This cow doesn’t fit in when it comes to conformation or eye appeal. She isn’t raising show ring champions or market toppers. While she’s a gregarious animal by nature, she doesn’t seek company for the sake of being in a group.
She also doesn’t have to.
Every year, she earns her keep. Her crossbred calves wean well, feed efficiently, and yield a premium via custom marketing channels. She has just enough attitude to be an easy, hands-off keeper but is gentle enough to be handled when necessary. She can independently care for herself and protect her offspring but doesn’t refuse help to do either.
Our Longhorn is unbothered by other cows that don’t think she belongs at the bunk. Instead of slinking away like some of our more docile bovine, she matter-of-factly uses the blunt tips of her horns to remind them she knows her place. The quick learners only need taught this lesson once.
Yep, silly as it might be to some folks, I want to be like her.
If our Longhorn was a rancher, I think she’d be the kind who keeps up with trends and top performers but does the best with what she has until she can do better.
I think she’d be proud of her history and traditions yet adaptable to new environments and ways of work. She’d live in the middle of the road and dabble in untraveled ditches.
As a person, I think the ole girl would be the type others notice and admire even if they felt intimidated by her steely gaze. She’d probably be the kind of person who quietly helped others but not at the expense of her own well-being.
If our Longhorn was human, I imagine she’d get laughed at or looked down upon by some who believe she is less, too different, even antiquated. She would feel the sting of their small-minded disdain. Then, she would use the feeling as motivation to hold her head high. And, if those who deemed her less tried to push her out or demean her purpose, she’d pointedly use the unique tools God gave her to hold her own.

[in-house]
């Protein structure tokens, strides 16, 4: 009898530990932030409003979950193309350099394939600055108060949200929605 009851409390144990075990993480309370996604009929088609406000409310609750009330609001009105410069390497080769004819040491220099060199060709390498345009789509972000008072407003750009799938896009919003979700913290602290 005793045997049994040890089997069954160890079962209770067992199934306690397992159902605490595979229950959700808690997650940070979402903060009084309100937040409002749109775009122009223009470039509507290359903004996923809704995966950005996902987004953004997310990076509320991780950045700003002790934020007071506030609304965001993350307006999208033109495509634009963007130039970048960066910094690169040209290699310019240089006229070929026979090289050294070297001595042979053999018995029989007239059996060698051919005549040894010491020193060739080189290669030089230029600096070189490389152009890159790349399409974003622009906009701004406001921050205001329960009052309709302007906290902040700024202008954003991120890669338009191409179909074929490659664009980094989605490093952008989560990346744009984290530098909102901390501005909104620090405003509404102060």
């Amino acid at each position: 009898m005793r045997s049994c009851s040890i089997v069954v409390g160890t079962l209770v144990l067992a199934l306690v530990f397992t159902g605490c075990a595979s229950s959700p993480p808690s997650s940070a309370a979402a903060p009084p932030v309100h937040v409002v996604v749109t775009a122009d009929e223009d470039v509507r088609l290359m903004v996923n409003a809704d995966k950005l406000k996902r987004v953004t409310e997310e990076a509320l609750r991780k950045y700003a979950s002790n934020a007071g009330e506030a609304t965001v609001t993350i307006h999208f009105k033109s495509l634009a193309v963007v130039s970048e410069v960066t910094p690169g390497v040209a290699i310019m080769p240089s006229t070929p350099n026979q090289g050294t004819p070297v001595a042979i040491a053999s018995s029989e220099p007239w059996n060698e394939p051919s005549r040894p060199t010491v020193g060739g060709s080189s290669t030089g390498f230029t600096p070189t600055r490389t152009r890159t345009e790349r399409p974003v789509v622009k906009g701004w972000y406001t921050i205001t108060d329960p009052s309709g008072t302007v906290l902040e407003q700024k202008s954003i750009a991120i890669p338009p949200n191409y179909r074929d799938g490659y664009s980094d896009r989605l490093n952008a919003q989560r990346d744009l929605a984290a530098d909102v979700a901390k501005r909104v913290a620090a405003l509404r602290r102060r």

She’d fight for her place at the table.
That’s why I like her so much. I see this misfit Longhorn hold her own in the pasture and at the bunks. She quietly does the job she was created to do, and I am reminded of the purpose in each of us.
Of course, our Longhorn isn’t human. She is merely a favorite cow I’ve personified for illustration purposes, and yes, I know the dangers of personifying animals.
But, there’s a lesson here for all of us.
The reality in rural America can be harsh. Suicide rates are increasing and alarming. Pressure to attain buzzterms like sustainable or transformative or regenerative agriculture is real and growing. Disconnected consumers, rising input costs, generational transitions—you know the list. Throw in the rarely discussed but widely known grinding wheels within our own industry, and it can all feel like an uphill battle with no victor in sight.
Yet, we must not despair.
There’s room at the proverbial table, and each of us must take our place. As agriculturalists, the table is ours. We must hold our heads high. We must let our own perceived shortcomings fuel our growth.